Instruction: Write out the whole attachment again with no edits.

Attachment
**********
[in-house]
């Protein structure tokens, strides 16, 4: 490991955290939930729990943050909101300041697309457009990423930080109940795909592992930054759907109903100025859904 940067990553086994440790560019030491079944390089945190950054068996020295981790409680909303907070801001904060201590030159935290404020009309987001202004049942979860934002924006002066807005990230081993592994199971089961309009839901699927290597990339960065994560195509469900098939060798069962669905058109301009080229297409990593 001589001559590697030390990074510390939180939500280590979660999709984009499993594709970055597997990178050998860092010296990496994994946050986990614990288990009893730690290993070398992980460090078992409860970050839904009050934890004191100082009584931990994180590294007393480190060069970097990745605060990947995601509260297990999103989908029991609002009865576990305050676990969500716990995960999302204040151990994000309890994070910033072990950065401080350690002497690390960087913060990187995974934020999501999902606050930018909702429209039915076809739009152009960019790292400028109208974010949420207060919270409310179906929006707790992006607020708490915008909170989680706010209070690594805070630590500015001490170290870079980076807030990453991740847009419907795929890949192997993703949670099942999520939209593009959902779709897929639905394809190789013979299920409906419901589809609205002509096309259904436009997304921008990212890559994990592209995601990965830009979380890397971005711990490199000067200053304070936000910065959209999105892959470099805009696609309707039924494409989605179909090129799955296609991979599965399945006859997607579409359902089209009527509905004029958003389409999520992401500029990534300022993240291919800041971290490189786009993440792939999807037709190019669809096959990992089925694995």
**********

[in-house]
């Protein structure tokens, strides 16, 4: 490991955290939930729990943050909101300041697309457009990423930080109940795909592992930054759907109903100025859904 940067990553086994440790560019030491079944390089945190950054068996020295981790409680909303907070801001904060201590030159935290404020009309987001202004049942979860934002924006002066807005990230081993592994199971089961309009839901699927290597990339960065994560195509469900098939060798069962669905058109301009080229297409990593 001589001559590697030390990074510390939180939500280590979660999709984009499993594709970055597997990178050998860092010296990496994994946050986990614990288990009893730690290993070398992980460090078992409860970050839904009050934890004191100082009584931990994180590294007393480190060069970097990745605060990947995601509260297990999103989908029991609002009865576990305050676990969500716990995960999302204040151990994000309890994070910033072990950065401080350690002497690390960087913060990187995974934020999501999902606050930018909702429209039915076809739009152009960019790292400028109208974010949420207060919270409310179906929006707790992006607020708490915008909170989680706010209070690594805070630590500015001490170290870079980076807030990453991740847009419907795929890949192997993703949670099942999520939209593009959902779709897929639905394809190789013979299920409906419901589809609205002509096309259904436009997304921008990212890559994990592209995601990965830009979380890397971005711990490199000067200053304070936000910065959209999105892959470099805009696609309707039924494409989605179909090129799955296609991979599965399945006859997607579409359902089209009527509905004029958003389409999520992401500029990534300022993240291919800041971290490189786009993440792939999807037709190019669809096959990992089925694995």